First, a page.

Nearly half of US fruit growers want biotech crops, survey shows, but fear consumers won’t buy GMO products

| | January 23, 2020
ApplePickingMain
This article or excerpt is included in the GLP’s daily curated selection of ideologically diverse news, opinion and analysis of biotechnology innovation.

And you thought growers could go on and on about problems with the weather, or their employees, or any of a number of issues they deal with on a day-to-day basis? That was nothing compared to the flood of responses to American Fruit Grower’s annual State of the Industry survey on man-made climate change and, to a lesser degree, the production of crops that have been genetically modified in a lab.

The question: “Would you produce a GMO crop if one was available to you?” The final tally: 49.4% said “No,” and a total of 47.5% said “Yes.” Reflecting a further schism, of those responding affirmatively, a total of 33.8% said “if it offered production advantages for me,” while 13.7% said “if it offered benefits for customers.”

Related article:  Video: African biotech scientist Margaret Karembu defends safety, sustainability of GMO crops

GMOs are widely considered safe, and are consumed by most Americans every day as though few fruit crops are GMOs …. Growers’ answers largely reflected this reality. Sure, a few said simply “never,” or “not sure, have to convince me of advantages.” …. But most were primarily concerned by how they were perceived in the marketplace. Some simply said something along the lines of “Customers are very against,” or “Not until acceptable to general public.”

Read the original post here.

Outbreak
Outbreak Daily Digest
Biotech Facts & Fallacies
Talking Biotech
Genetics Unzipped
a a b b a f ac a

Video: Death by COVID: The projected grim toll in historical context

The latest statistics, as of July 10, show COVID-19-related deaths in U.S. are just under 1,000 per day nationally, which is ...
mag insects image superjumbo v

Disaster interrupted: Which farming system better preserves insect populations: Organic or conventional?

A three-year run of fragmentary Armageddon-like studies had primed the journalism pumps and settled the media framing about the future ...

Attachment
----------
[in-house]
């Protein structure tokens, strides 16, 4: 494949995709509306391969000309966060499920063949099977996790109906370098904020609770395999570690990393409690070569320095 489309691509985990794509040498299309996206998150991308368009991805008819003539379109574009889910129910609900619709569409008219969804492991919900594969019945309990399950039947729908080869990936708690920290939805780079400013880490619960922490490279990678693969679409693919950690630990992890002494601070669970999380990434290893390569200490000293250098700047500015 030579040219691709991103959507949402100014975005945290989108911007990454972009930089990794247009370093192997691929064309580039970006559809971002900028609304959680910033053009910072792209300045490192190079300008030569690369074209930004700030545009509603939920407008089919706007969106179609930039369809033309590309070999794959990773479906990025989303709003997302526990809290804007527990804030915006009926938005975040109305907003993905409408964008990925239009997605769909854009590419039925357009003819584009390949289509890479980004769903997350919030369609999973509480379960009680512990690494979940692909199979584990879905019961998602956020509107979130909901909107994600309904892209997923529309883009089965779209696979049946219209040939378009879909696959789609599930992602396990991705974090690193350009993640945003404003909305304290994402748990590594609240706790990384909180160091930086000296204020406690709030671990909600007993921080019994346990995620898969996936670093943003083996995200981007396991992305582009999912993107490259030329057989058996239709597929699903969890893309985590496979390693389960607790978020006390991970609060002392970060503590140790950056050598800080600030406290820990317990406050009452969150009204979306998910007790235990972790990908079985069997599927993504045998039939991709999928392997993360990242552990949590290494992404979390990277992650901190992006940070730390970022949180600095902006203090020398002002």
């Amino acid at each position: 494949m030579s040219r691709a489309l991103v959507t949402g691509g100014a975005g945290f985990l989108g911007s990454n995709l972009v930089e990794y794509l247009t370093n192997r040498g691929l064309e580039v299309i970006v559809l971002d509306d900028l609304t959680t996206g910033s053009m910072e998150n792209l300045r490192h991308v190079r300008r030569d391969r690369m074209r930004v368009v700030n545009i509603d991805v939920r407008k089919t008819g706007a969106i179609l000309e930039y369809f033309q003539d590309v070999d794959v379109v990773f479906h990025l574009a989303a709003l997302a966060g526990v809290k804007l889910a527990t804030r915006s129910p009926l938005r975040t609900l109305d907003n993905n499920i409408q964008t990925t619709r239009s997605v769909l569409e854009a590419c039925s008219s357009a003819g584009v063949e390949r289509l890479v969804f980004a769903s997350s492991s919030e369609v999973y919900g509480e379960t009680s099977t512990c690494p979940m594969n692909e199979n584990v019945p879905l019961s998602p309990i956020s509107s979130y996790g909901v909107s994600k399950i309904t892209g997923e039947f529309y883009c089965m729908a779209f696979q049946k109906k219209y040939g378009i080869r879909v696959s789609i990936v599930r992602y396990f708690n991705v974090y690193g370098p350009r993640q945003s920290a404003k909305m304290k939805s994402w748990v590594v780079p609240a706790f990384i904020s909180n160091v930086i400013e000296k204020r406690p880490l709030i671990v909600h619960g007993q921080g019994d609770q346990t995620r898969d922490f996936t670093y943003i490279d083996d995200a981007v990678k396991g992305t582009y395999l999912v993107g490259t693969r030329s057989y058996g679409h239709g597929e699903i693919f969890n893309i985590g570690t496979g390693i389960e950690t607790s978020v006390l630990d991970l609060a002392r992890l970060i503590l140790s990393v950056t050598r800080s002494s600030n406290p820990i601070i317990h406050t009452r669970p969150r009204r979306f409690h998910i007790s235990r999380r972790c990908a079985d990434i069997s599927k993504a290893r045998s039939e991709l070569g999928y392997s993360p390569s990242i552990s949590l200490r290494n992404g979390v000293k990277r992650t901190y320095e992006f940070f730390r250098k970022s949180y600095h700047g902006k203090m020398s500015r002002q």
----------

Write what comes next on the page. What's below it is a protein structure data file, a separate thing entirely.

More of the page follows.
dead bee desolate city

Are we facing an ‘Insect Apocalypse’ caused by ‘intensive, industrial’ farming and agricultural chemicals? The media say yes; Science says ‘no’

The media call it the “Insect Apocalypse”. In the past three years, the phrase has become an accepted truth of ...
types of oak trees

Infographic: Power of evolution? How oak trees came to dominate North American forests

Over the course of some 56 million years, oaks, which all belong to the genus Quercus, evolved from a single undifferentiated ...
biotechnology worker x

Can GMOs rescue threatened plants and crops?

Some scientists and ecologists argue that humans are in the midst of an "extinction crisis" — the sixth wave of ...
food globe x

Are GMOs necessary to feed the world?

Experts estimate that agricultural production needs to roughly double in the coming decades. How can that be achieved? ...
eating gmo corn on the cob x

Are GMOs safe?

In 2015, 15 scientists and activists issued a statement, "No Scientific consensus on GMO safety," in the journal Environmental Sciences ...
Screen Shot at PM

Charles Benbrook: Agricultural economist and consultant for the organic industry and anti-biotechnology advocacy groups

Independent scientists rip Benbrook's co-authored commentary in New England Journal calling for reassessment of dangers of all GMO crops and herbicides ...
Screen Shot at PM

ETC Group: ‘Extreme’ biotechnology critic campaigns against synthetic biology and other forms of ‘extreme genetic engineering’

The ETC Group is an international environmental non-governmental organization (NGO) based in Canada whose stated purpose is to monitor "the impact of emerging technologies and ...
Share via
News on human & agricultural genetics and biotechnology delivered to your inbox.
Optional. Mail on special occasions.
Send this to a friend